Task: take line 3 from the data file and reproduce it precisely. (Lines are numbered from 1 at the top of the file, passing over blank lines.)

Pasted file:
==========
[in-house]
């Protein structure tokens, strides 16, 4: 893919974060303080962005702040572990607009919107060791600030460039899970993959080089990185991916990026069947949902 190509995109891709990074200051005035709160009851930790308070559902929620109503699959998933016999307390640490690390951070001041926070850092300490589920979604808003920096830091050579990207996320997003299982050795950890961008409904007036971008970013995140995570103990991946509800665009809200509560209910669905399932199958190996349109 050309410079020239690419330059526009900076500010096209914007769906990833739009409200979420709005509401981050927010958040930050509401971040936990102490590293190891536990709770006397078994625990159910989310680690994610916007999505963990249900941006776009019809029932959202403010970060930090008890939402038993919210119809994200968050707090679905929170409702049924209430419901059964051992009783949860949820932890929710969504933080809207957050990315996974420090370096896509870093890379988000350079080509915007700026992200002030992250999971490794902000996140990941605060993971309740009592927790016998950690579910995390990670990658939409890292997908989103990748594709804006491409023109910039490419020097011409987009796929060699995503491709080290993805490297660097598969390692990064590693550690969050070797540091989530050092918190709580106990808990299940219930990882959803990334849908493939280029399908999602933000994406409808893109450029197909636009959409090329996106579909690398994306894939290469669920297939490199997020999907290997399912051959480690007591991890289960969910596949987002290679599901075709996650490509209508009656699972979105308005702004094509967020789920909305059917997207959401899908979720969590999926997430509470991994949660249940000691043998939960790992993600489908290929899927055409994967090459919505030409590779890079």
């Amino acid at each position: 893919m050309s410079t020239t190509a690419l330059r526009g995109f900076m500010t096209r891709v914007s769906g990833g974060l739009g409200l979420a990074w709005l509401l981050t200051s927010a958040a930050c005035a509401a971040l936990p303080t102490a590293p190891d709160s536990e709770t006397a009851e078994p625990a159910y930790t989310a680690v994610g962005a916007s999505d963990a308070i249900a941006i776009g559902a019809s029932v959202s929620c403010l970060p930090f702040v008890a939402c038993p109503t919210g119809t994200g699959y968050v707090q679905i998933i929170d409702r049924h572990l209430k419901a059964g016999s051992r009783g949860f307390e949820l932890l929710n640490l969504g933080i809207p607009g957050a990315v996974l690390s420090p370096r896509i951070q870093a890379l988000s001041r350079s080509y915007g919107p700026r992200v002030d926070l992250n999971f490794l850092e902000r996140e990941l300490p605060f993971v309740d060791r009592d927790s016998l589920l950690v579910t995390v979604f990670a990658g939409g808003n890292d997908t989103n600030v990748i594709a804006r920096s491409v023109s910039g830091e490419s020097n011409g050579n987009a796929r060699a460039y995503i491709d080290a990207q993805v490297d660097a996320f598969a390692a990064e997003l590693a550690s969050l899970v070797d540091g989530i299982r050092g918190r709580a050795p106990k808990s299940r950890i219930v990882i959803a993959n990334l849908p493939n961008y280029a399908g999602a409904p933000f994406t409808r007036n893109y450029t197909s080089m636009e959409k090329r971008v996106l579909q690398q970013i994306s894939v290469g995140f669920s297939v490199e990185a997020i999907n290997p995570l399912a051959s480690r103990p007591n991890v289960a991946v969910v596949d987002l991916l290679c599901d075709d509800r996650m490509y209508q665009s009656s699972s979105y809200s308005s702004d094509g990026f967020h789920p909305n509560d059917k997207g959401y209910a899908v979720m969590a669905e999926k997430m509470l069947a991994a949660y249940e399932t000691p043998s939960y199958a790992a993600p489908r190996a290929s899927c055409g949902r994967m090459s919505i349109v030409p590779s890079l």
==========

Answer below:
């Amino acid at each position: 893919m050309s410079t020239t190509a690419l330059r526009g995109f900076m500010t096209r891709v914007s769906g990833g974060l739009g409200l979420a990074w709005l509401l981050t200051s927010a958040a930050c005035a509401a971040l936990p303080t102490a590293p190891d709160s536990e709770t006397a009851e078994p625990a159910y930790t989310a680690v994610g962005a916007s999505d963990a308070i249900a941006i776009g559902a019809s029932v959202s929620c403010l970060p930090f702040v008890a939402c038993p109503t919210g119809t994200g699959y968050v707090q679905i998933i929170d409702r049924h572990l209430k419901a059964g016999s051992r009783g949860f307390e949820l932890l929710n640490l969504g933080i809207p607009g957050a990315v996974l690390s420090p370096r896509i951070q870093a890379l988000s001041r350079s080509y915007g919107p700026r992200v002030d926070l992250n999971f490794l850092e902000r996140e990941l300490p605060f993971v309740d060791r009592d927790s016998l589920l950690v579910t995390v979604f990670a990658g939409g808003n890292d997908t989103n600030v990748i594709a804006r920096s491409v023109s910039g830091e490419s020097n011409g050579n987009a796929r060699a460039y995503i491709d080290a990207q993805v490297d660097a996320f598969a390692a990064e997003l590693a550690s969050l899970v070797d540091g989530i299982r050092g918190r709580a050795p106990k808990s299940r950890i219930v990882i959803a993959n990334l849908p493939n961008y280029a399908g999602a409904p933000f994406t409808r007036n893109y450029t197909s080089m636009e959409k090329r971008v996106l579909q690398q970013i994306s894939v290469g995140f669920s297939v490199e990185a997020i999907n290997p995570l399912a051959s480690r103990p007591n991890v289960a991946v969910v596949d987002l991916l290679c599901d075709d509800r996650m490509y209508q665009s009656s699972s979105y809200s308005s702004d094509g990026f967020h789920p909305n509560d059917k997207g959401y209910a899908v979720m969590a669905e999926k997430m509470l069947a991994a949660y249940e399932t000691p043998s939960y199958a790992a993600p489908r190996a290929s899927c055409g949902r994967m090459s919505i349109v030409p590779s890079l």